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Pharma responsibilities are to a wider community than its own shareholders

Two recent events have served to highlight the range of difficult questions raised by pharmaceuticals regulation. Last week, a man died in the French city of Rennes after a clinical trial of a painkiller went tragically wrong. In New York last month, the company controlled by former hedge fund manager Martin Shkreli, raised the price of the life-saving drug, Daraprim, from $13.50 a tablet to $750.

The business of attacking companies is hard to admire but publicly useful

In cases of fraud official action inevitably damages both the business and its share price, and no agency will be right all the time. Short selling hedge funds are not right all the time either, but when they are wrong they lose their own money.

UK invites more bank failures by backtracking on executive liability

The Parliamentary Commission on Banking Standards, which reported in 2013, recognised the central significance of executive responsibility for systemic failure in the sector. It proposed a senior managers regime which would hold executives liable for wrongdoing in activities for which they had responsibility even if they had no specific knowledge of the improper conduct. Having accepted this recommendation, the UK government is now backtracking.

Organisations advance by asking “what went wrong” rather than “who is to blame”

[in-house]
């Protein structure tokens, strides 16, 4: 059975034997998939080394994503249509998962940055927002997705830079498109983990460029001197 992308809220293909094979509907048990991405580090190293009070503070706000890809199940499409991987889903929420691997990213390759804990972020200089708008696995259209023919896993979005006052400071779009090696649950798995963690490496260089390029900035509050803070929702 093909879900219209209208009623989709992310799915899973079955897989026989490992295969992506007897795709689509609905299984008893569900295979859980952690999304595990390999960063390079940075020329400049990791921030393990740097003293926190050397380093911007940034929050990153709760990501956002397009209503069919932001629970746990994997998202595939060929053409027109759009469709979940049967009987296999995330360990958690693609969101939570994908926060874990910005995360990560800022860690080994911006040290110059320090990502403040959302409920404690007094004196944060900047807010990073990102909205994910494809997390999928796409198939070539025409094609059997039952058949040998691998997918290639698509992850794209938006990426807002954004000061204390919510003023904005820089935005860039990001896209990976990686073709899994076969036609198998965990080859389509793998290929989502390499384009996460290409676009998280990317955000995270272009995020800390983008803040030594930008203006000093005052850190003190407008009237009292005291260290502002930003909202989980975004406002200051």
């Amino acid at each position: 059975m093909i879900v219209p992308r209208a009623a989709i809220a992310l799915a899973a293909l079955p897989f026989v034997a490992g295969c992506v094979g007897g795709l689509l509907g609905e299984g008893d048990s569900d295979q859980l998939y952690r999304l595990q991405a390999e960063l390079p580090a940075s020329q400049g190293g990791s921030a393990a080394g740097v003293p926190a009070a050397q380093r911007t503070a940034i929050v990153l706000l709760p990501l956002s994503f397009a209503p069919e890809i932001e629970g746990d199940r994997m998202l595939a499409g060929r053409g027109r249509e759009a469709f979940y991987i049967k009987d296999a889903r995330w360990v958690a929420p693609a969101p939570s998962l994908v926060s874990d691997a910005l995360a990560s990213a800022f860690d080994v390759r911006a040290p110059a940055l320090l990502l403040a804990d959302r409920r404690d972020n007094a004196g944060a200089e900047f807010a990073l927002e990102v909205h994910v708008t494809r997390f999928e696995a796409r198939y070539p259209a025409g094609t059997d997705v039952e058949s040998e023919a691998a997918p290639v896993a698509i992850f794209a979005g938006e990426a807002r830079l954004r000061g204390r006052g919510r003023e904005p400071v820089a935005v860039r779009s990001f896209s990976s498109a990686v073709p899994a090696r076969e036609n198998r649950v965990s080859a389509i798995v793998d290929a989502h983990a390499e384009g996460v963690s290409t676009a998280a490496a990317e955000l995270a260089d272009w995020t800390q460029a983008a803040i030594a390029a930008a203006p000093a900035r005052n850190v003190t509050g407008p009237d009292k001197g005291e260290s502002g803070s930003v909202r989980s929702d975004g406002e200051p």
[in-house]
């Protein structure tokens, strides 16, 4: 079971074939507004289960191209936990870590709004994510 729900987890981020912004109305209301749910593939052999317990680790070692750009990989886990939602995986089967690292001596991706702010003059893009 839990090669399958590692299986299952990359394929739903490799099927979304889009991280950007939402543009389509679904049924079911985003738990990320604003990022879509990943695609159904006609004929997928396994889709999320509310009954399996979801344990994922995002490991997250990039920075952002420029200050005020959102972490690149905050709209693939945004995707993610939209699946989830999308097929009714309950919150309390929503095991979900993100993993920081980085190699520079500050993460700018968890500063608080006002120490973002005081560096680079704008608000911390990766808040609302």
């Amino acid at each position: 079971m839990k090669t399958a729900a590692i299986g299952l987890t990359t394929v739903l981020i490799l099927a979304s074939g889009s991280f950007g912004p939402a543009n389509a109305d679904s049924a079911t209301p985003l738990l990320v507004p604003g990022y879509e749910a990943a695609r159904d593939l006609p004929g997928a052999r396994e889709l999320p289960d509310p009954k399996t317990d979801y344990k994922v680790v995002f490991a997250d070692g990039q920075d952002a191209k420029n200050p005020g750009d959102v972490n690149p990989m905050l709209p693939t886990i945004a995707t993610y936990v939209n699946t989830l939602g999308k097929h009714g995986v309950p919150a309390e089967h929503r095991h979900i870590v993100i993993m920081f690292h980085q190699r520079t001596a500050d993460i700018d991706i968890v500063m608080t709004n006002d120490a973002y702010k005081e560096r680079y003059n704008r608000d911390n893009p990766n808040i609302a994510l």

Bad events in organisations are generally the product of bad systems rather than bad people. So, while it is right to place responsibility for the VW scandal with the chief executive rather than the individuals who falsified emissions tests, we need to go on and ask what it is about modern corporate life that has made such misbehaviour not only possible but appear increasingly common.

The rich and powerful obstruct criticism of their actions through ‘Maxwellisation’

Sir John Chilcot recently explained that the delay to his Iraq war inquiry is in part due to “the ‘Maxwellisation’ process, in which individuals are given the opportunity to respond to provisional criticism of themselves in the inquiry’s draft report”. This is, perhaps, an appropriate legacy for one of the most flamboyant and litigious crooks of recent times.

Limited liability led to limited care for other people’s money

The financial sector in the 1980s and 1990s was characterised by a rush to incorporation. The mantra of “shareholder value” restored the nexus between finance and business that Smith had feared and Brandeis denounced. And the stage was set for negligence and profusion to prevail once again.

Rail privatisation has delivered improvements through accountability and autonomy

Both the leading candidates for the leadership of Britain’s opposition Labour party have now committed themselves to renationalising the country’s railways. But the state-owned British Rail was one if the most reviled institutions in the UK, and privatisation has delivered many relative benefits.

Solutions to the Greek debt crisis should be found through pragmatism not blame

The Greek crisis is not simply the result of Athens’ inept public administration but also of an extensive carry trade on eurozone convergence by northern European banks, notably in France and Germany, which obtained short-term profits by matching northern eurozone liabilities with southern eurozone assets. For every foolish borrower there is usually a foolish lender.

HS2 is yet another politically-driven project in search of a rationale

Projects acquire political momentum of their own. The original rationale is forgotten, if indeed it ever existed. And so it has been with HS2, the project to build a high-speed rail link from London to Birmingham and then to the north of England.

Rule of the vigilante is not the way to handle business misconduct

There are good reasons for state action in areas of business misconduct. But announcing ad hoc measures against companies in the news is the wrong way.